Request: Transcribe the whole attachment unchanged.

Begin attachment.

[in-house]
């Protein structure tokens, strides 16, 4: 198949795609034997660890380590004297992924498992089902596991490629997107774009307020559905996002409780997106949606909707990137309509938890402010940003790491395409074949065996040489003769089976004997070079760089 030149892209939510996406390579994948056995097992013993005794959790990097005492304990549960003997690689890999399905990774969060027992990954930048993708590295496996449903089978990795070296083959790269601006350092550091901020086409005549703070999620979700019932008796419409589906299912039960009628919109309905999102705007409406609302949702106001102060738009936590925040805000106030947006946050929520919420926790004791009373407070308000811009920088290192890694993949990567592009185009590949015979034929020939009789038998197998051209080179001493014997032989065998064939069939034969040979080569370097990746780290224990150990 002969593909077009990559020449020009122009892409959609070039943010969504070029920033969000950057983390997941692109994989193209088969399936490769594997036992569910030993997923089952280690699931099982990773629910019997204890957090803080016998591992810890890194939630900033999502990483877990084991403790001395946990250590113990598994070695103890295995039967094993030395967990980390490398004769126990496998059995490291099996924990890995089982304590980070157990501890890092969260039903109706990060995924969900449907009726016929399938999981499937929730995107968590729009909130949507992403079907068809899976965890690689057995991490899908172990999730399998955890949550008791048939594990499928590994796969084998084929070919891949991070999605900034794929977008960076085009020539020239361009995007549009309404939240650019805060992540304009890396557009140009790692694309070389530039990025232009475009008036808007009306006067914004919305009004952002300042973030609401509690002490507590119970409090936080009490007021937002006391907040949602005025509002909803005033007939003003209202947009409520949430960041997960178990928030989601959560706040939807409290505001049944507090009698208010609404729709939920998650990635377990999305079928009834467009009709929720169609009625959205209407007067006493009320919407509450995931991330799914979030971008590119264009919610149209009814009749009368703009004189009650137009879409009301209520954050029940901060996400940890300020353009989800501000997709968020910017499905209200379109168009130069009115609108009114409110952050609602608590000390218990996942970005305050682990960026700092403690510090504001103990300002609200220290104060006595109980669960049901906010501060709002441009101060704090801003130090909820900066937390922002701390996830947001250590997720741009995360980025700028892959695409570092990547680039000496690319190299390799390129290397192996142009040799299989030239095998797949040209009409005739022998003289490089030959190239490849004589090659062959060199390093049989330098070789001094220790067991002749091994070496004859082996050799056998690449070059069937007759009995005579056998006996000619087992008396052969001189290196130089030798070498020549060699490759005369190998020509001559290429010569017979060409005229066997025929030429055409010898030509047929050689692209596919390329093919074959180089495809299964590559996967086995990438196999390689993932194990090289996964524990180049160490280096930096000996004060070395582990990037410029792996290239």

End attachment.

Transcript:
[in-house]
């Protein structure tokens, strides 16, 4: 198949795609034997660890380590004297992924498992089902596991490629997107774009307020559905996002409780997106949606909707990137309509938890402010940003790491395409074949065996040489003769089976004997070079760089 030149892209939510996406390579994948056995097992013993005794959790990097005492304990549960003997690689890999399905990774969060027992990954930048993708590295496996449903089978990795070296083959790269601006350092550091901020086409005549703070999620979700019932008796419409589906299912039960009628919109309905999102705007409406609302949702106001102060738009936590925040805000106030947006946050929520919420926790004791009373407070308000811009920088290192890694993949990567592009185009590949015979034929020939009789038998197998051209080179001493014997032989065998064939069939034969040979080569370097990746780290224990150990 002969593909077009990559020449020009122009892409959609070039943010969504070029920033969000950057983390997941692109994989193209088969399936490769594997036992569910030993997923089952280690699931099982990773629910019997204890957090803080016998591992810890890194939630900033999502990483877990084991403790001395946990250590113990598994070695103890295995039967094993030395967990980390490398004769126990496998059995490291099996924990890995089982304590980070157990501890890092969260039903109706990060995924969900449907009726016929399938999981499937929730995107968590729009909130949507992403079907068809899976965890690689057995991490899908172990999730399998955890949550008791048939594990499928590994796969084998084929070919891949991070999605900034794929977008960076085009020539020239361009995007549009309404939240650019805060992540304009890396557009140009790692694309070389530039990025232009475009008036808007009306006067914004919305009004952002300042973030609401509690002490507590119970409090936080009490007021937002006391907040949602005025509002909803005033007939003003209202947009409520949430960041997960178990928030989601959560706040939807409290505001049944507090009698208010609404729709939920998650990635377990999305079928009834467009009709929720169609009625959205209407007067006493009320919407509450995931991330799914979030971008590119264009919610149209009814009749009368703009004189009650137009879409009301209520954050029940901060996400940890300020353009989800501000997709968020910017499905209200379109168009130069009115609108009114409110952050609602608590000390218990996942970005305050682990960026700092403690510090504001103990300002609200220290104060006595109980669960049901906010501060709002441009101060704090801003130090909820900066937390922002701390996830947001250590997720741009995360980025700028892959695409570092990547680039000496690319190299390799390129290397192996142009040799299989030239095998797949040209009409005739022998003289490089030959190239490849004589090659062959060199390093049989330098070789001094220790067991002749091994070496004859082996050799056998690449070059069937007759009995005579056998006996000619087992008396052969001189290196130089030798070498020549060699490759005369190998020509001559290429010569017979060409005229066997025929030429055409010898030509047929050689692209596919390329093919074959180089495809299964590559996967086995990438196999390689993932194990090289996964524990180049160490280096930096000996004060070395582990990037410029792996290239």